D&D (2024) 2024 Player's Handbook Reveal: Feats/Backgrounds/Species

mellored

Legend
If you want to mix and match species traits, you would basically need to assign a point value to every feature and have so many to spend.

Or alternatively, you create a half version for every species, and then can pick 2.
 

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Memory, like muscles, takes training to develop. So yes, it depends on your lifestyle.

Now if you want to be raised as an "Acolyte" but spent time doing cartwheels down the hallway and juggling books instead of studying, then talk to your DM.
I should have used a better word than "lifestyle," but I couldn't think of a good real-word term for what D&D calls "origin." I meant "lifestyle" as a placeholder for whatever the non-fantasy equivalent of "origin" is, not the degree of physical or mental activity in one's life. Poor word choice on my part.

Either way, I think it's silly that my Acolyte raised in a temple dedicated to the God of Strength needs the DMs permission to boost their Strength.

For every narrative the designers put forth for their ability score choices, someone's going to think of a narrative that contradicts the them. Ability scores are so much more abstract than classes, species, feats, and skills, I don't see the benefit in pairing them with specific narratives by default.
 

mellored

Legend
I should have used a better word than "lifestyle,"
I think it's an accurate word. Probably better than background.

You could of been born a noble, but your lifestyle is going outside and riding around in the forest, or training with the soldiers.

Similarly, being an acolyte of the god of strength will give you a different lifestyle than an acolyte of god of music.

Choose a background based on the style of life you lived, not where you lived it.
 

Cadence

Legend
Supporter
I should have used a better word than "lifestyle," but I couldn't think of a good real-word term for what D&D calls "origin." I meant "lifestyle" as a placeholder for whatever the non-fantasy equivalent of "origin" is, not the degree of physical or mental activity in one's life. Poor word choice on my part.

Either way, I think it's silly that my Acolyte raised in a temple dedicated to the God of Strength needs the DMs permission to boost their Strength.

For every narrative the designers put forth for their ability score choices, someone's going to think of a narrative that contradicts the them. Ability scores are so much more abstract than classes, species, feats, and skills, I don't see the benefit in pairing them with specific narratives by default.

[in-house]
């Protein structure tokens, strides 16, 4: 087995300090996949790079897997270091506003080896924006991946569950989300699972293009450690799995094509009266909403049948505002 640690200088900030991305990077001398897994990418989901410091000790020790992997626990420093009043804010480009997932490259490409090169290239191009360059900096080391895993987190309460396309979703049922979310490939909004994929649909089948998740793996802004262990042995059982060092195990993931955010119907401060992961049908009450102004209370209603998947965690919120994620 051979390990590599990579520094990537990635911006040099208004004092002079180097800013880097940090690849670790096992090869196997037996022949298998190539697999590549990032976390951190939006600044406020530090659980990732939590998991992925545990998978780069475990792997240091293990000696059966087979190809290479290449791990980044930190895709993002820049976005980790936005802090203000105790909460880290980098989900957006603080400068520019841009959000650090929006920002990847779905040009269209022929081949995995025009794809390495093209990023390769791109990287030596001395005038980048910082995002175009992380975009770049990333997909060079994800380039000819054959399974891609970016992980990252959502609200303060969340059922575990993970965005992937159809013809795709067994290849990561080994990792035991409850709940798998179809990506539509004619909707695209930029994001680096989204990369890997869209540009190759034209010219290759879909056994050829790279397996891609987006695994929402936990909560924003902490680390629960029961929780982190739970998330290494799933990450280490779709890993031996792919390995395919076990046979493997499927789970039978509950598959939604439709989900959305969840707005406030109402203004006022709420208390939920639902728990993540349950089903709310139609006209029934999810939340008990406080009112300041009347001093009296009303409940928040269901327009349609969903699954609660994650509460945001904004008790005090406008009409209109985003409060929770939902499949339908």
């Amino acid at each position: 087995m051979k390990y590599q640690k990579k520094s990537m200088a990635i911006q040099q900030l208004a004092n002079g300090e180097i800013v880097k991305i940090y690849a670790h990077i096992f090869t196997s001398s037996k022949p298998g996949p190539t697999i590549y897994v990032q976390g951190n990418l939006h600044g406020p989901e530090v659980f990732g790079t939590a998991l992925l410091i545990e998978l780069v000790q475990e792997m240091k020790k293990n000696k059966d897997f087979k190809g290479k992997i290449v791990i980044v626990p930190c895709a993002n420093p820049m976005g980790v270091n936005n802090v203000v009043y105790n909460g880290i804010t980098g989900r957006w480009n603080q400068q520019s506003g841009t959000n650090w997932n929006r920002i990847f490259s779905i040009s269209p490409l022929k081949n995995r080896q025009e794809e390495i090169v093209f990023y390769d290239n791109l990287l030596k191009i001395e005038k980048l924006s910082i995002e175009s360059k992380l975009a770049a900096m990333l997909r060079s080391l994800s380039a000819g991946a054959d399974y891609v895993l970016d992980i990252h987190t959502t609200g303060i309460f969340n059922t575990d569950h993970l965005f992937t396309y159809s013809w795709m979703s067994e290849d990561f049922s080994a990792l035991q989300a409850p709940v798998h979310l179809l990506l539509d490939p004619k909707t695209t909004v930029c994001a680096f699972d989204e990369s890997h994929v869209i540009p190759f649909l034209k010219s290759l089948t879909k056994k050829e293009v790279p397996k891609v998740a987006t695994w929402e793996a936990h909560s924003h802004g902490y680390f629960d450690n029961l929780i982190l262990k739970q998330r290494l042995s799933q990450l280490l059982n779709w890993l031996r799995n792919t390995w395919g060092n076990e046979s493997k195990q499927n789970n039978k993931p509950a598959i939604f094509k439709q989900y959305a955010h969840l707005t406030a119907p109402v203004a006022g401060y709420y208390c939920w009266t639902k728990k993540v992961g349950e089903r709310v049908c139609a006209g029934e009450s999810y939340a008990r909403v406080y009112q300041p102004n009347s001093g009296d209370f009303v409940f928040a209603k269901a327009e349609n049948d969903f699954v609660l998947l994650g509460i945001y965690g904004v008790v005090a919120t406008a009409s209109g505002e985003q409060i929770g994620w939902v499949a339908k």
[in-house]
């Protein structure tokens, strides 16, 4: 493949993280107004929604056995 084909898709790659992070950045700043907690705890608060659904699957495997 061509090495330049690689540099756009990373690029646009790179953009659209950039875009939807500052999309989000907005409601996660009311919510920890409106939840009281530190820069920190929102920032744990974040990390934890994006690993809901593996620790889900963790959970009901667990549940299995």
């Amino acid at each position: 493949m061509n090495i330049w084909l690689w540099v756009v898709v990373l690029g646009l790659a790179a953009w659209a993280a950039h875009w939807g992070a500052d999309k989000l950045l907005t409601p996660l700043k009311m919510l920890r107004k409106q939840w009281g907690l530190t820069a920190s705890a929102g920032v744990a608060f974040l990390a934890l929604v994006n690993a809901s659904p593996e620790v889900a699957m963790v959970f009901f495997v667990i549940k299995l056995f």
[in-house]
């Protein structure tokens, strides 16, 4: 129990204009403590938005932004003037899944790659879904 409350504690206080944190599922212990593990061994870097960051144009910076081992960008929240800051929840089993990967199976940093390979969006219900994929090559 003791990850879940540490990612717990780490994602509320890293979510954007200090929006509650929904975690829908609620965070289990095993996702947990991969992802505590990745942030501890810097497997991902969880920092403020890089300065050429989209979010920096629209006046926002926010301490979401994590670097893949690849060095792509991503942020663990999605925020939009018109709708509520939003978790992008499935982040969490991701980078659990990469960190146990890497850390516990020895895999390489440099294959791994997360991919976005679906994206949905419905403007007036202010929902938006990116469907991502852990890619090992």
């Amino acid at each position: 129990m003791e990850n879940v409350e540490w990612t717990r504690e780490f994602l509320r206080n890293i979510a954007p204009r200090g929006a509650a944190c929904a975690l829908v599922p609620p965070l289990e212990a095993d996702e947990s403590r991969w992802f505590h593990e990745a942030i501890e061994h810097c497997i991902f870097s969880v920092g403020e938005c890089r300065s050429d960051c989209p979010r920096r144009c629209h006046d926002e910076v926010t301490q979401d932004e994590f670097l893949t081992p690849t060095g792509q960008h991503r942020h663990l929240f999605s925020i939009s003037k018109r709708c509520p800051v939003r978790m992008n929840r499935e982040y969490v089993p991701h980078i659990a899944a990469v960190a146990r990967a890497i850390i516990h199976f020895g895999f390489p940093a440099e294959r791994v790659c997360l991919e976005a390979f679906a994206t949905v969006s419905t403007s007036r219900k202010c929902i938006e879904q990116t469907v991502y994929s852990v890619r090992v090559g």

I don't think there is a benefit in asking the DM permission per se, but I think there is a benefit in encouraging the player to actually make the effort of thinking that maybe they were an acolyte in a temple of the God of Strength, instead of just picking any abilities/skills/whatnot and not vaguely trying to make them hang together. I'm not sure of the best way of doing that.
 

I appreciate your take on this. I understand it. But can I ask you to look at intelligence a little differently?

If you view it as greater exposure, which often leads to the ability to apply that learned knowledge. You are viewing it as purely innate, and when it is viewed in that lens, I agree with you. But if you view it like strength, meaning someone can be raised to train daily, be it with a smithy hammer or mining pick, and add muscle. This, as opposed to the someone who worked in the library. By eighteen, those two might have different bodies. And the smithy might be able to apply that accrued muscle mass and hammer knowledge to fighting, whereas the librarian, maybe not so much. They can apply other things - war tactics, reading maps, etc.

Intelligence can be viewed the same way. It is not innate they are discussing with backgrounds, but exposure. In the PHB it states, "Intelligence measures mental sharpness, ability to recall information, and skill at applying logic." If you look at these skills, they are all skills that can be practiced and honed. The ability to recall information is practiced everyday, often hundreds of times, by that librarian. The greater the exposure to logic, thinking in terms of math, using the scientific method, and being involved in deep discussions regarding how to solve complex problems, gets better with practice. Sharpness too, can wane when repeating mundane tasks day in and day out.